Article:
The city of Whitefish will host an unveiling for a new bronze sculpture adorning the outside of Whitefish City Hall tonight at 5:30 p.m.
The sculpture is called Harmony Waters and was made by local artist Charity Flowers as part of a collaboration between Stumptown Art Studio and the city.
Flowers said she was honored and humbled for the chance to create the piece.
The piece is tall and narrow 9 feet tall and approximately 14 inches wide and is being placed on the outside of City Hall in a space the buildings architect specifically reserved for public art.
Its important to have public art in a public building, Deputy Mayor Richard Hildner said. Arts have always played an important part in Whitefish.
Hildner said the Whitefish City Council made the choice to go forward with the piece about two years ago. The council said no public money could go into the sculpture, so Hildner found about a dozen donors and businesses to help fund the sculpture.
Support for the sculpture is a reflection of philanthropy and generosity of Whitefish, Hildner said.
Stumptown Art Studio presented three proposals for art to fill the space. One was composed of tile, and the other featured elements of Native American history relevant to the Whitefish area.
But the council decided on Flowers bronze artwork, which Flowers called a mid-to-high relief sculpture which features mountain whitefish swimming up a stream from the bottom to the top of the sculpture in what Hildner called a wonderful swirl of activity.
Hildner called the piece absolutely stunning and said Flowers was very faithful to the councils original vision for the piece. It was originally going to be welded, but the bronze allowed for a more unified presentation and will last longer, Flowers said.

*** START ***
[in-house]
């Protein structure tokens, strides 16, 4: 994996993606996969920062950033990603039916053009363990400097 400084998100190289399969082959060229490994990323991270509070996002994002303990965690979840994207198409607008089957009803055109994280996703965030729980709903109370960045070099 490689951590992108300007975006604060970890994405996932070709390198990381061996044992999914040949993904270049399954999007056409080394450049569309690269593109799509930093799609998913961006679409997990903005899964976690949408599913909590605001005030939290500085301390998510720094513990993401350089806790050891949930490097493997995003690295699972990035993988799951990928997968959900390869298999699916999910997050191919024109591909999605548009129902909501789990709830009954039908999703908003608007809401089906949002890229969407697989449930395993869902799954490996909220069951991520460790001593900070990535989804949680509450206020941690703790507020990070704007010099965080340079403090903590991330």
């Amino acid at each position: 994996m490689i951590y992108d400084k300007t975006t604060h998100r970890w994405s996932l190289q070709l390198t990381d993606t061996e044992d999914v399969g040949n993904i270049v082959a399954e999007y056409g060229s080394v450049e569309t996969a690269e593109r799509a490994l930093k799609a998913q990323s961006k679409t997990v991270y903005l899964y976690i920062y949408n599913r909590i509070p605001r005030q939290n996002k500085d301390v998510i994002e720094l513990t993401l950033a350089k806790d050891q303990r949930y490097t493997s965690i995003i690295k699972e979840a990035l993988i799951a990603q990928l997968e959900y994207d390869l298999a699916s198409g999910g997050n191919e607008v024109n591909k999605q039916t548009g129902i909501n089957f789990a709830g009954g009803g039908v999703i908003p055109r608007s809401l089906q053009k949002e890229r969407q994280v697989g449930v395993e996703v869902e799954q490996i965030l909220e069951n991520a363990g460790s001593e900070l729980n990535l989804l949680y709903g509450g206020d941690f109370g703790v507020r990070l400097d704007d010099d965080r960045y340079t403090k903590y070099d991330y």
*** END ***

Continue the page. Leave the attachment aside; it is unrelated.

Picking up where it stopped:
Flowers sculpted the piece in clay, then it was cast in bronze at Kalispell Art Casting.
She said it looks like staring at the surface of the water, but the vertical presentation gives it a more contemporary feeling.
Flowers actually spent a lot of time looking at water throughout the time she was crafting the artwork. She suffered a back injury that slowed progress on the piece, but found solace during her recovery by going into nature and relaxing by the water, observing the rocks and ripples. She said she focused on the waters healing properties.
She hopes her piece helps convey a sense of unity between both community and nature.
When I think of Whitefish, I think of two things: community and stewardship to the land. Flowers said.
She hopes observers of the piece can relate to being connected to one another and the natural areas around Whitefish.
Reporter Colin Gaiser may be reached at 758-4439 or firstname.lastname@example.org